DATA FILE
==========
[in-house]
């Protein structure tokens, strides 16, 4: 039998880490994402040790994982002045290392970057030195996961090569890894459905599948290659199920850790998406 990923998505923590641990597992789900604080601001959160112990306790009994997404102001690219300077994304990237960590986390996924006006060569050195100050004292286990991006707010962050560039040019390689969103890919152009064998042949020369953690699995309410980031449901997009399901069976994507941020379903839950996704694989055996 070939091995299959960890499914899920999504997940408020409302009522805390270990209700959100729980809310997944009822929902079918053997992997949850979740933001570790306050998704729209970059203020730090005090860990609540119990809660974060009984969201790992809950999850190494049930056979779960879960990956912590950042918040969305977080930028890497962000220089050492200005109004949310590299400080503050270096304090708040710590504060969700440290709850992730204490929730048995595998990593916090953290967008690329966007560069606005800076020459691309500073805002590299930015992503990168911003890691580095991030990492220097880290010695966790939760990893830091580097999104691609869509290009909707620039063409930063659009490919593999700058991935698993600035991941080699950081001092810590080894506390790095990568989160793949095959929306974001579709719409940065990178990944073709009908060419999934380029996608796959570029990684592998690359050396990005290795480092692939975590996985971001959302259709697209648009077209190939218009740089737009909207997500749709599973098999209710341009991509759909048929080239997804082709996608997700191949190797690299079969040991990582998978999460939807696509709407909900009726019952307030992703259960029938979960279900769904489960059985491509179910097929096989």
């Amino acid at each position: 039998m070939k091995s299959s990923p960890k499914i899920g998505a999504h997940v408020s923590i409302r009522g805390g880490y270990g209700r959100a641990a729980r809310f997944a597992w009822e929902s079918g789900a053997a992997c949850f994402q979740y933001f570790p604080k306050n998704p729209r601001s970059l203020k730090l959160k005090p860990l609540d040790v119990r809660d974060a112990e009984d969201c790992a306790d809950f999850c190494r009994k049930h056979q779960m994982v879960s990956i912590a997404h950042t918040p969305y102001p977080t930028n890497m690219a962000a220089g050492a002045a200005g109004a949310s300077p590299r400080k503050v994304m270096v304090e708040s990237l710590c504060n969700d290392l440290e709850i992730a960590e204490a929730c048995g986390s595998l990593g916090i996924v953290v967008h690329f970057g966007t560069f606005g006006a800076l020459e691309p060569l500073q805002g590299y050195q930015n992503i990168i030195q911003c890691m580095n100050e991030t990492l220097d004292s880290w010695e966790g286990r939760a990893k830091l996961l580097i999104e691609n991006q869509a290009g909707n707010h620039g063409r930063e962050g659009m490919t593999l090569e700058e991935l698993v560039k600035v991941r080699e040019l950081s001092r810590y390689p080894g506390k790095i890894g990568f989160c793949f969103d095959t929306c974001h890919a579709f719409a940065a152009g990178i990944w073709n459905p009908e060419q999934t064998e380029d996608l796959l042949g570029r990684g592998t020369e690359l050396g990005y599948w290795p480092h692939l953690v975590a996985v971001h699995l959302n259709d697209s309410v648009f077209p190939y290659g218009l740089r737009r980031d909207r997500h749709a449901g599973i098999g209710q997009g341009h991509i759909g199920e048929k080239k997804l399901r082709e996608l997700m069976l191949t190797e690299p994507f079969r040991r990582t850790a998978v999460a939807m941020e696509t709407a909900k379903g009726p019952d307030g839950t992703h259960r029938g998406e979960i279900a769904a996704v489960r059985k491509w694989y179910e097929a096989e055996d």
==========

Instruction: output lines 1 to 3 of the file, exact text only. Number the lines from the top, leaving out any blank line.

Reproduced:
[in-house]
């Protein structure tokens, strides 16, 4: 039998880490994402040790994982002045290392970057030195996961090569890894459905599948290659199920850790998406 990923998505923590641990597992789900604080601001959160112990306790009994997404102001690219300077994304990237960590986390996924006006060569050195100050004292286990991006707010962050560039040019390689969103890919152009064998042949020369953690699995309410980031449901997009399901069976994507941020379903839950996704694989055996 070939091995299959960890499914899920999504997940408020409302009522805390270990209700959100729980809310997944009822929902079918053997992997949850979740933001570790306050998704729209970059203020730090005090860990609540119990809660974060009984969201790992809950999850190494049930056979779960879960990956912590950042918040969305977080930028890497962000220089050492200005109004949310590299400080503050270096304090708040710590504060969700440290709850992730204490929730048995595998990593916090953290967008690329966007560069606005800076020459691309500073805002590299930015992503990168911003890691580095991030990492220097880290010695966790939760990893830091580097999104691609869509290009909707620039063409930063659009490919593999700058991935698993600035991941080699950081001092810590080894506390790095990568989160793949095959929306974001579709719409940065990178990944073709009908060419999934380029996608796959570029990684592998690359050396990005290795480092692939975590996985971001959302259709697209648009077209190939218009740089737009909207997500749709599973098999209710341009991509759909048929080239997804082709996608997700191949190797690299079969040991990582998978999460939807696509709407909900009726019952307030992703259960029938979960279900769904489960059985491509179910097929096989």
């Amino acid at each position: 039998m070939k091995s299959s990923p960890k499914i899920g998505a999504h997940v408020s923590i409302r009522g805390g880490y270990g209700r959100a641990a729980r809310f997944a597992w009822e929902s079918g789900a053997a992997c949850f994402q979740y933001f570790p604080k306050n998704p729209r601001s970059l203020k730090l959160k005090p860990l609540d040790v119990r809660d974060a112990e009984d969201c790992a306790d809950f999850c190494r009994k049930h056979q779960m994982v879960s990956i912590a997404h950042t918040p969305y102001p977080t930028n890497m690219a962000a220089g050492a002045a200005g109004a949310s300077p590299r400080k503050v994304m270096v304090e708040s990237l710590c504060n969700d290392l440290e709850i992730a960590e204490a929730c048995g986390s595998l990593g916090i996924v953290v967008h690329f970057g966007t560069f606005g006006a800076l020459e691309p060569l500073q805002g590299y050195q930015n992503i990168i030195q911003c890691m580095n100050e991030t990492l220097d004292s880290w010695e966790g286990r939760a990893k830091l996961l580097i999104e691609n991006q869509a290009g909707n707010h620039g063409r930063e962050g659009m490919t593999l090569e700058e991935l698993v560039k600035v991941r080699e040019l950081s001092r810590y390689p080894g506390k790095i890894g990568f989160c793949f969103d095959t929306c974001h890919a579709f719409a940065a152009g990178i990944w073709n459905p009908e060419q999934t064998e380029d996608l796959l042949g570029r990684g592998t020369e690359l050396g990005y599948w290795p480092h692939l953690v975590a996985v971001h699995l959302n259709d697209s309410v648009f077209p190939y290659g218009l740089r737009r980031d909207r997500h749709a449901g599973i098999g209710q997009g341009h991509i759909g199920e048929k080239k997804l399901r082709e996608l997700m069976l191949t190797e690299p994507f079969r040991r990582t850790a998978v999460a939807m941020e696509t709407a909900k379903g009726p019952d307030g839950t992703h259960r029938g998406e979960i279900a769904a996704v489960r059985k491509w694989y179910e097929a096989e055996d």